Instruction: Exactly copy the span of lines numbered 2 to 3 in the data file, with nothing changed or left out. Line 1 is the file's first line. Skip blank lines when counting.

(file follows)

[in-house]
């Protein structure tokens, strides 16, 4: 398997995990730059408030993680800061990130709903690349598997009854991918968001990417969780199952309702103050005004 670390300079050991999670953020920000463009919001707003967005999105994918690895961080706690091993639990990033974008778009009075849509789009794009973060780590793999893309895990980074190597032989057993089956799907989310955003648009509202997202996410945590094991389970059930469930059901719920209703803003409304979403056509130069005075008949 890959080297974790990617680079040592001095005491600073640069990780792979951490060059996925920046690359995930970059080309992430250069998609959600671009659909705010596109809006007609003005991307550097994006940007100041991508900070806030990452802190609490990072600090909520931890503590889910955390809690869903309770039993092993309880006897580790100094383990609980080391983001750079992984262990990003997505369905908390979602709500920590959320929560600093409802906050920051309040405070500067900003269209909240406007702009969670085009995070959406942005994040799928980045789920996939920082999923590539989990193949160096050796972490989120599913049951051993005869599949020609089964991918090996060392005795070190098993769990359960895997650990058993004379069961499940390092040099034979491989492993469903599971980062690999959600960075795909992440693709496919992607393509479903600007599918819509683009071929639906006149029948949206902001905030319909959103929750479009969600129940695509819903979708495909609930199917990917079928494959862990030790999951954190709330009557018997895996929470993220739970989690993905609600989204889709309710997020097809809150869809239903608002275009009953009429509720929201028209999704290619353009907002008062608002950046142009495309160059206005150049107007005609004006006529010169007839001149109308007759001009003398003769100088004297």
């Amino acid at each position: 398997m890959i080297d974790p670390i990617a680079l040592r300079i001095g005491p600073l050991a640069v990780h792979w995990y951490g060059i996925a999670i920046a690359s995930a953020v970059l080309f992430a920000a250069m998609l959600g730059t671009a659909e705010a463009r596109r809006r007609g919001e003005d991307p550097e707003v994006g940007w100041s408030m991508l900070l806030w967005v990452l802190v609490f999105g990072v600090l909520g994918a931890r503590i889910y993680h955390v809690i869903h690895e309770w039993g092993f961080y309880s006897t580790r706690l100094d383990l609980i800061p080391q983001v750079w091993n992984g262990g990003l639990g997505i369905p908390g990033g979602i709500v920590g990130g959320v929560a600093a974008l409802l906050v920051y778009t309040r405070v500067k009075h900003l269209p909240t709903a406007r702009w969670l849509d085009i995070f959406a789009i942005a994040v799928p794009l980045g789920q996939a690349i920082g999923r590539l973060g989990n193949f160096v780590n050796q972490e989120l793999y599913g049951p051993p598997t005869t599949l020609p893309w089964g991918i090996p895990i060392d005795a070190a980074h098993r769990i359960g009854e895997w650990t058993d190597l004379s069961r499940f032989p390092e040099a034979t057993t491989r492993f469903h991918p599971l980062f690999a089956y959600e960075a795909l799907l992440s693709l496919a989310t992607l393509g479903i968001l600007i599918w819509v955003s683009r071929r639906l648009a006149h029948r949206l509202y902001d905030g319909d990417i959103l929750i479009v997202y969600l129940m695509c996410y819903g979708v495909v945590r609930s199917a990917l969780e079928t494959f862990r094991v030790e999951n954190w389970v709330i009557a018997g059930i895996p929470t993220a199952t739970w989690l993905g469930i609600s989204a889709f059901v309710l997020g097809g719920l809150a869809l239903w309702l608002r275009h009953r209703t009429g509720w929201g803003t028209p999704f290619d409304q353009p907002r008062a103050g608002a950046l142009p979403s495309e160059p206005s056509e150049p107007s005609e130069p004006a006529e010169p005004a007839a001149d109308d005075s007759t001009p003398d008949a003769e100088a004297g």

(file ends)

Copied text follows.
């Protein structure tokens, strides 16, 4: 398997995990730059408030993680800061990130709903690349598997009854991918968001990417969780199952309702103050005004 670390300079050991999670953020920000463009919001707003967005999105994918690895961080706690091993639990990033974008778009009075849509789009794009973060780590793999893309895990980074190597032989057993089956799907989310955003648009509202997202996410945590094991389970059930469930059901719920209703803003409304979403056509130069005075008949 890959080297974790990617680079040592001095005491600073640069990780792979951490060059996925920046690359995930970059080309992430250069998609959600671009659909705010596109809006007609003005991307550097994006940007100041991508900070806030990452802190609490990072600090909520931890503590889910955390809690869903309770039993092993309880006897580790100094383990609980080391983001750079992984262990990003997505369905908390979602709500920590959320929560600093409802906050920051309040405070500067900003269209909240406007702009969670085009995070959406942005994040799928980045789920996939920082999923590539989990193949160096050796972490989120599913049951051993005869599949020609089964991918090996060392005795070190098993769990359960895997650990058993004379069961499940390092040099034979491989492993469903599971980062690999959600960075795909992440693709496919992607393509479903600007599918819509683009071929639906006149029948949206902001905030319909959103929750479009969600129940695509819903979708495909609930199917990917079928494959862990030790999951954190709330009557018997895996929470993220739970989690993905609600989204889709309710997020097809809150869809239903608002275009009953009429509720929201028209999704290619353009907002008062608002950046142009495309160059206005150049107007005609004006006529010169007839001149109308007759001009003398003769100088004297």
């Amino acid at each position: 398997m890959i080297d974790p670390i990617a680079l040592r300079i001095g005491p600073l050991a640069v990780h792979w995990y951490g060059i996925a999670i920046a690359s995930a953020v970059l080309f992430a920000a250069m998609l959600g730059t671009a659909e705010a463009r596109r809006r007609g919001e003005d991307p550097e707003v994006g940007w100041s408030m991508l900070l806030w967005v990452l802190v609490f999105g990072v600090l909520g994918a931890r503590i889910y993680h955390v809690i869903h690895e309770w039993g092993f961080y309880s006897t580790r706690l100094d383990l609980i800061p080391q983001v750079w091993n992984g262990g990003l639990g997505i369905p908390g990033g979602i709500v920590g990130g959320v929560a600093a974008l409802l906050v920051y778009t309040r405070v500067k009075h900003l269209p909240t709903a406007r702009w969670l849509d085009i995070f959406a789009i942005a994040v799928p794009l980045g789920q996939a690349i920082g999923r590539l973060g989990n193949f160096v780590n050796q972490e989120l793999y599913g049951p051993p598997t005869t599949l020609p893309w089964g991918i090996p895990i060392d005795a070190a980074h098993r769990i359960g009854e895997w650990t058993d190597l004379s069961r499940f032989p390092e040099a034979t057993t491989r492993f469903h991918p599971l980062f690999a089956y959600e960075a795909l799907l992440s693709l496919a989310t992607l393509g479903i968001l600007i599918w819509v955003s683009r071929r639906l648009a006149h029948r949206l509202y902001d905030g319909d990417i959103l929750i479009v997202y969600l129940m695509c996410y819903g979708v495909v945590r609930s199917a990917l969780e079928t494959f862990r094991v030790e999951n954190w389970v709330i009557a018997g059930i895996p929470t993220a199952t739970w989690l993905g469930i609600s989204a889709f059901v309710l997020g097809g719920l809150a869809l239903w309702l608002r275009h009953r209703t009429g509720w929201g803003t028209p999704f290619d409304q353009p907002r008062a103050g608002a950046l142009p979403s495309e160059p206005s056509e150049p107007s005609e130069p004006a006529e010169p005004a007839a001149d109308d005075s007759t001009p003398d008949a003769e100088a004297g």